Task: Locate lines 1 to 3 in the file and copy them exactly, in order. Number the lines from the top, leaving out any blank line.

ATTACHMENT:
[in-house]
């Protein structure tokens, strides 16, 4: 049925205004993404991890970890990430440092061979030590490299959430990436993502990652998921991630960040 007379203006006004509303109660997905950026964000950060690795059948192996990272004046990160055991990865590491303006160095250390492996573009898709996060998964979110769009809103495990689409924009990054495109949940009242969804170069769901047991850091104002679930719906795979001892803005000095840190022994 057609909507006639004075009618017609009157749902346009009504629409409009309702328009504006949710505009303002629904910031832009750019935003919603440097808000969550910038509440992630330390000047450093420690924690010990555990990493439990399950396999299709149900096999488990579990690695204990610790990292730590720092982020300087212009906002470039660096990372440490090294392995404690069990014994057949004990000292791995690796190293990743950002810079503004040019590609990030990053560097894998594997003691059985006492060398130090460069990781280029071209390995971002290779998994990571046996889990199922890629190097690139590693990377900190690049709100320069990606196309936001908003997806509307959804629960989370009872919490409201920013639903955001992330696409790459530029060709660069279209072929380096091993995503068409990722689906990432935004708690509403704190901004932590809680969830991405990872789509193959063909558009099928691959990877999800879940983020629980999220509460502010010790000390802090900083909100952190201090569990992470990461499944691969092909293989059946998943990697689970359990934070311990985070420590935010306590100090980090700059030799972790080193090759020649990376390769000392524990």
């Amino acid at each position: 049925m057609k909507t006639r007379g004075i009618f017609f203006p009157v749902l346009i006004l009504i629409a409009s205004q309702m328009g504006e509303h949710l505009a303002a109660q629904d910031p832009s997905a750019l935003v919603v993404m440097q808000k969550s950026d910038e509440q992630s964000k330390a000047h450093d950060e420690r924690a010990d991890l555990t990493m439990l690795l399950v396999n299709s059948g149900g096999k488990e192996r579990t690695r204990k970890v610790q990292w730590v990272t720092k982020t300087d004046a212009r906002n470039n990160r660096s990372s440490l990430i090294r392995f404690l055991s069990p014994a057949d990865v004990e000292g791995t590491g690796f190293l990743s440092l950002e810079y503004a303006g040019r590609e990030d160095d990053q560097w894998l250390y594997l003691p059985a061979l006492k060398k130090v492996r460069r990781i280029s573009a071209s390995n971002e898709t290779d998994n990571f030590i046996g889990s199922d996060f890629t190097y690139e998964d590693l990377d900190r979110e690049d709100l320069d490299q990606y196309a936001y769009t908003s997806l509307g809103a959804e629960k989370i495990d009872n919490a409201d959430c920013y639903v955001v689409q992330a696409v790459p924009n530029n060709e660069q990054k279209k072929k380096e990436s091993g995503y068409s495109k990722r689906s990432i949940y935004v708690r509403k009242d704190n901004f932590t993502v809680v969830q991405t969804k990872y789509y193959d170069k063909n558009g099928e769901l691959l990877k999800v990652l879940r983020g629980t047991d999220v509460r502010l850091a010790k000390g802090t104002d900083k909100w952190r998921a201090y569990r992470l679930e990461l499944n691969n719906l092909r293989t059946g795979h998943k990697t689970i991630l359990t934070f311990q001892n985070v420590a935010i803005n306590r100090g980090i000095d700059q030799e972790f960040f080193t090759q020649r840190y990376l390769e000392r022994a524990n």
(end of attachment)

[in-house]
């Protein structure tokens, strides 16, 4: 049925205004993404991890970890990430440092061979030590490299959430990436993502990652998921991630960040 007379203006006004509303109660997905950026964000950060690795059948192996990272004046990160055991990865590491303006160095250390492996573009898709996060998964979110769009809103495990689409924009990054495109949940009242969804170069769901047991850091104002679930719906795979001892803005000095840190022994 057609909507006639004075009618017609009157749902346009009504629409409009309702328009504006949710505009303002629904910031832009750019935003919603440097808000969550910038509440992630330390000047450093420690924690010990555990990493439990399950396999299709149900096999488990579990690695204990610790990292730590720092982020300087212009906002470039660096990372440490090294392995404690069990014994057949004990000292791995690796190293990743950002810079503004040019590609990030990053560097894998594997003691059985006492060398130090460069990781280029071209390995971002290779998994990571046996889990199922890629190097690139590693990377900190690049709100320069990606196309936001908003997806509307959804629960989370009872919490409201920013639903955001992330696409790459530029060709660069279209072929380096091993995503068409990722689906990432935004708690509403704190901004932590809680969830991405990872789509193959063909558009099928691959990877999800879940983020629980999220509460502010010790000390802090900083909100952190201090569990992470990461499944691969092909293989059946998943990697689970359990934070311990985070420590935010306590100090980090700059030799972790080193090759020649990376390769000392524990």
């Amino acid at each position: 049925m057609k909507t006639r007379g004075i009618f017609f203006p009157v749902l346009i006004l009504i629409a409009s205004q309702m328009g504006e509303h949710l505009a303002a109660q629904d910031p832009s997905a750019l935003v919603v993404m440097q808000k969550s950026d910038e509440q992630s964000k330390a000047h450093d950060e420690r924690a010990d991890l555990t990493m439990l690795l399950v396999n299709s059948g149900g096999k488990e192996r579990t690695r204990k970890v610790q990292w730590v990272t720092k982020t300087d004046a212009r906002n470039n990160r660096s990372s440490l990430i090294r392995f404690l055991s069990p014994a057949d990865v004990e000292g791995t590491g690796f190293l990743s440092l950002e810079y503004a303006g040019r590609e990030d160095d990053q560097w894998l250390y594997l003691p059985a061979l006492k060398k130090v492996r460069r990781i280029s573009a071209s390995n971002e898709t290779d998994n990571f030590i046996g889990s199922d996060f890629t190097y690139e998964d590693l990377d900190r979110e690049d709100l320069d490299q990606y196309a936001y769009t908003s997806l509307g809103a959804e629960k989370i495990d009872n919490a409201d959430c920013y639903v955001v689409q992330a696409v790459p924009n530029n060709e660069q990054k279209k072929k380096e990436s091993g995503y068409s495109k990722r689906s990432i949940y935004v708690r509403k009242d704190n901004f932590t993502v809680v969830q991405t969804k990872y789509y193959d170069k063909n558009g099928e769901l691959l990877k999800v990652l879940r983020g629980t047991d999220v509460r502010l850091a010790k000390g802090t104002d900083k909100w952190r998921a201090y569990r992470l679930e990461l499944n691969n719906l092909r293989t059946g795979h998943k990697t689970i991630l359990t934070f311990q001892n985070v420590a935010i803005n306590r100090g980090i000095d700059q030799e972790f960040f080193t090759q020649r840190y990376l390769e000392r022994a524990n």